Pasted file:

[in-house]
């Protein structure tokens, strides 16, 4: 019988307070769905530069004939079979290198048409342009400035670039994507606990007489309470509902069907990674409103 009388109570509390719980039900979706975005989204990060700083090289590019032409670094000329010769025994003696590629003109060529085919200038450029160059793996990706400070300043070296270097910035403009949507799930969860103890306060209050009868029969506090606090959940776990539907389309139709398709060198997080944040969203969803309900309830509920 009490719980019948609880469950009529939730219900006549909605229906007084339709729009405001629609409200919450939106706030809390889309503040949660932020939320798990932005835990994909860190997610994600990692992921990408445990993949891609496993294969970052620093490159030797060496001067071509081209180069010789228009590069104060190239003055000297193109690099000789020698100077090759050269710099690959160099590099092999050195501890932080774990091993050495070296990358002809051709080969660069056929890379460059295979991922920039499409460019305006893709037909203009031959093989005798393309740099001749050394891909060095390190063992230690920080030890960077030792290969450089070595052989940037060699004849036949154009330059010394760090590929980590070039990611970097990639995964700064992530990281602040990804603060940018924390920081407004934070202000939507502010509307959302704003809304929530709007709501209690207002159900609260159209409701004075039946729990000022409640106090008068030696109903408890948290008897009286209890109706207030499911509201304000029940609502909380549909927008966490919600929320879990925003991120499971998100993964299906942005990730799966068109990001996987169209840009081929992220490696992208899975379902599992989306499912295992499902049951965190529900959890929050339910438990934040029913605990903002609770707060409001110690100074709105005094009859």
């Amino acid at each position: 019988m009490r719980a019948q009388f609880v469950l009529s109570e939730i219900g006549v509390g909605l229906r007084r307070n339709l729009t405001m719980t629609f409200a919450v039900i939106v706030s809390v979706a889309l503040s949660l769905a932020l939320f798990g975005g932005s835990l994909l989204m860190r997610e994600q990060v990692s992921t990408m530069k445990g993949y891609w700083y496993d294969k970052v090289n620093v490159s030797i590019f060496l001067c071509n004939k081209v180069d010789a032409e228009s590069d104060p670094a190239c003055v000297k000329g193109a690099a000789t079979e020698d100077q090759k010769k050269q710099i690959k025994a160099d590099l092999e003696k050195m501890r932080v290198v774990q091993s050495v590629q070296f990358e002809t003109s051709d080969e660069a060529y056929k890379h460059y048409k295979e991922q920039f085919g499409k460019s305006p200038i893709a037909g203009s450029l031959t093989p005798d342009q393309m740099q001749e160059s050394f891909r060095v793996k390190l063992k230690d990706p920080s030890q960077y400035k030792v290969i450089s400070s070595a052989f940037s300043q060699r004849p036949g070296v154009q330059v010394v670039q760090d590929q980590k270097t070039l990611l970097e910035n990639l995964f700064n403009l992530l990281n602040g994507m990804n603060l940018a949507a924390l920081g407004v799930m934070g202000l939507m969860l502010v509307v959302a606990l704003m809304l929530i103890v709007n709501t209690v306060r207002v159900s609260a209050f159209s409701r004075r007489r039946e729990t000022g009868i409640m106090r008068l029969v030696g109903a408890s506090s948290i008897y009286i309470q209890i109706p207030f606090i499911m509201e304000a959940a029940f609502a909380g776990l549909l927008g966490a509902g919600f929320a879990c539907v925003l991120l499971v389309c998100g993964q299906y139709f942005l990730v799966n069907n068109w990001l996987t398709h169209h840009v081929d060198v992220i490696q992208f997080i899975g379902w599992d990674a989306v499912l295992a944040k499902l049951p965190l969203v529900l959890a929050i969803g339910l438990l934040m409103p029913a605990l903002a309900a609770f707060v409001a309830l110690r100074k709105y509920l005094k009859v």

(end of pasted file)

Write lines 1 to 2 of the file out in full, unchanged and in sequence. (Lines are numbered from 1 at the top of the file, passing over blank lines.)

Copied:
[in-house]
């Protein structure tokens, strides 16, 4: 019988307070769905530069004939079979290198048409342009400035670039994507606990007489309470509902069907990674409103 009388109570509390719980039900979706975005989204990060700083090289590019032409670094000329010769025994003696590629003109060529085919200038450029160059793996990706400070300043070296270097910035403009949507799930969860103890306060209050009868029969506090606090959940776990539907389309139709398709060198997080944040969203969803309900309830509920 009490719980019948609880469950009529939730219900006549909605229906007084339709729009405001629609409200919450939106706030809390889309503040949660932020939320798990932005835990994909860190997610994600990692992921990408445990993949891609496993294969970052620093490159030797060496001067071509081209180069010789228009590069104060190239003055000297193109690099000789020698100077090759050269710099690959160099590099092999050195501890932080774990091993050495070296990358002809051709080969660069056929890379460059295979991922920039499409460019305006893709037909203009031959093989005798393309740099001749050394891909060095390190063992230690920080030890960077030792290969450089070595052989940037060699004849036949154009330059010394760090590929980590070039990611970097990639995964700064992530990281602040990804603060940018924390920081407004934070202000939507502010509307959302704003809304929530709007709501209690207002159900609260159209409701004075039946729990000022409640106090008068030696109903408890948290008897009286209890109706207030499911509201304000029940609502909380549909927008966490919600929320879990925003991120499971998100993964299906942005990730799966068109990001996987169209840009081929992220490696992208899975379902599992989306499912295992499902049951965190529900959890929050339910438990934040029913605990903002609770707060409001110690100074709105005094009859």